A woman I work with – let’s call her Carolyn, because that’s her name – recently underwent back surgery. She says since the surgery she’s been in some pain, not just in her back but pretty much throughout her body. At first she thought it was just the usual recovery process, but as the pain persisted she did what many people do today, she went online and found out what was going on.
Carolyn found that part of the problem was that her body was stressed from years of living with a bad back, and from the surgery to repair it. Fortunately she didn’t just find out what the problem was, she also found out the solution. Stretching. Her muscles were taut and tight, her tendons and ligaments rigid. So that evening she did some very gentle stretching, nothing wild, and that night she slept like a log, and woke up the next morning feeling relaxed and refreshed and revived.
What Carolyn did wasn’t a miracle. It didn’t involve any medications or an elaborate therapy program. All she did was stretch. She’s been doing it every day since then, a bit at a time, in the morning, in the evening, even in the office during the day. And she says it’s given her a spring in her step and a new sense of energy.
Carolyn’s experience is a reminder that small changes can have a big impact. Even something as simple as gentle stretching helped her sleep better, feel better, think better. Not a bad return on such a small investment.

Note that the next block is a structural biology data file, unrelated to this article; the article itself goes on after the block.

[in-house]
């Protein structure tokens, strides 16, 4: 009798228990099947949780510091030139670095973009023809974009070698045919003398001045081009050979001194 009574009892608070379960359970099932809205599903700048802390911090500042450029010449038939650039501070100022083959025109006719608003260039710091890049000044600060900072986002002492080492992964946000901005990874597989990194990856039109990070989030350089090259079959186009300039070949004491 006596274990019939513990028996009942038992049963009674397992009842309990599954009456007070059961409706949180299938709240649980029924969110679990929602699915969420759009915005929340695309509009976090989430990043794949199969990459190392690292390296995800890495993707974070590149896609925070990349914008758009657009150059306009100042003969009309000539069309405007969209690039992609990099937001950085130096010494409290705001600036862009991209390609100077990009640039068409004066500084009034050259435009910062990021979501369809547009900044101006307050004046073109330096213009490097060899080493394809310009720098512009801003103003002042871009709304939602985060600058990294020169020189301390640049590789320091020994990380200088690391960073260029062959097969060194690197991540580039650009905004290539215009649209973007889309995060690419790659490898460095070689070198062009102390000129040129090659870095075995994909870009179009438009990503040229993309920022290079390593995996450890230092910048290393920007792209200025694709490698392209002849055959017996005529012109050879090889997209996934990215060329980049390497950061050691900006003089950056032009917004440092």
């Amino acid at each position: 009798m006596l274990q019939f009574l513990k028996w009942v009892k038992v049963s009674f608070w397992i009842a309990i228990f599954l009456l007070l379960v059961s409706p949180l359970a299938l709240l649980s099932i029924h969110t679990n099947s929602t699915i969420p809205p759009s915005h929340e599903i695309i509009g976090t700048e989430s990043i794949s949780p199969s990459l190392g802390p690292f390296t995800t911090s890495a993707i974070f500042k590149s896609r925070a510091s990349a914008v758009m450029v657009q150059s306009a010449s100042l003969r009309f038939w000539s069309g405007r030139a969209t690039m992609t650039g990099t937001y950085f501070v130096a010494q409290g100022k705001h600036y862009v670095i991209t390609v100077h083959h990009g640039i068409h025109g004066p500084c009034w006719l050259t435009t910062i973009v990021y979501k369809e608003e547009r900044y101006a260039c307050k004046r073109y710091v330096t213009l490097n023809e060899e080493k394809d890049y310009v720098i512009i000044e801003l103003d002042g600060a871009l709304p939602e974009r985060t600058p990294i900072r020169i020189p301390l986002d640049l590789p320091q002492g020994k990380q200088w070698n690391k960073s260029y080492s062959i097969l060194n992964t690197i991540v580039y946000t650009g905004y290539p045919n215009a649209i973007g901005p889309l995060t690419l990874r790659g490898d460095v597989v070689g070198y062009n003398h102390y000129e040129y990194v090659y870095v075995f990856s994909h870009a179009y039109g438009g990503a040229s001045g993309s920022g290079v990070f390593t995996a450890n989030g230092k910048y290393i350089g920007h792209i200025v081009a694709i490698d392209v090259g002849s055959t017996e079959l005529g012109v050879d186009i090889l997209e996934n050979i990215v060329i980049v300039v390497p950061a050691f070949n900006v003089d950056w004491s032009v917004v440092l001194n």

It’s not just confined to exercise or activity either. A recent study in the New England Journal of Medicine found that if Americans reduced their consumption of salt, even just a little – and by a little I mean just half a teaspoon a day - they could reduce their risk of heart disease, stroke or heart attacks as much as if they stopped smoking or cut their cholesterol level.
Half a teaspoon a day. That’s tiny. And you get to live longer. Who could say no to that.
It’s important to remember these details as we reach the end of January and a lot of people’s New Year’s Resolutions are either already history or are wobbling precariously. Maybe you started out trying too much, or taking on too many challenges. So this is a good time to refine your resolution. Don’t dump it, just modify it. By now you have a good idea of what is reasonable, what is practical, what is achievable.
Scaling back your overly ambitious plan is not failure it’s smart. What you are doing is setting yourself up for long-term success by creating a realistic plan, one that fits your lifestyle and keeps you heading towards your goal.
Remember, you didn’t get overweight overnight, nor are you going to get slim and trim by the end of the month or even the year. It takes time. But it can be done. As long as you do it bit by bit.
Carolyn’s back problems didn’t happen with one single incident, and they didn’t disappear with her surgery. But what she has found is that by taking things into her own hands and adding something as simple as stretching into her daily routine she has set herself on the path to recovery, to a more active, more engaged, healthier life.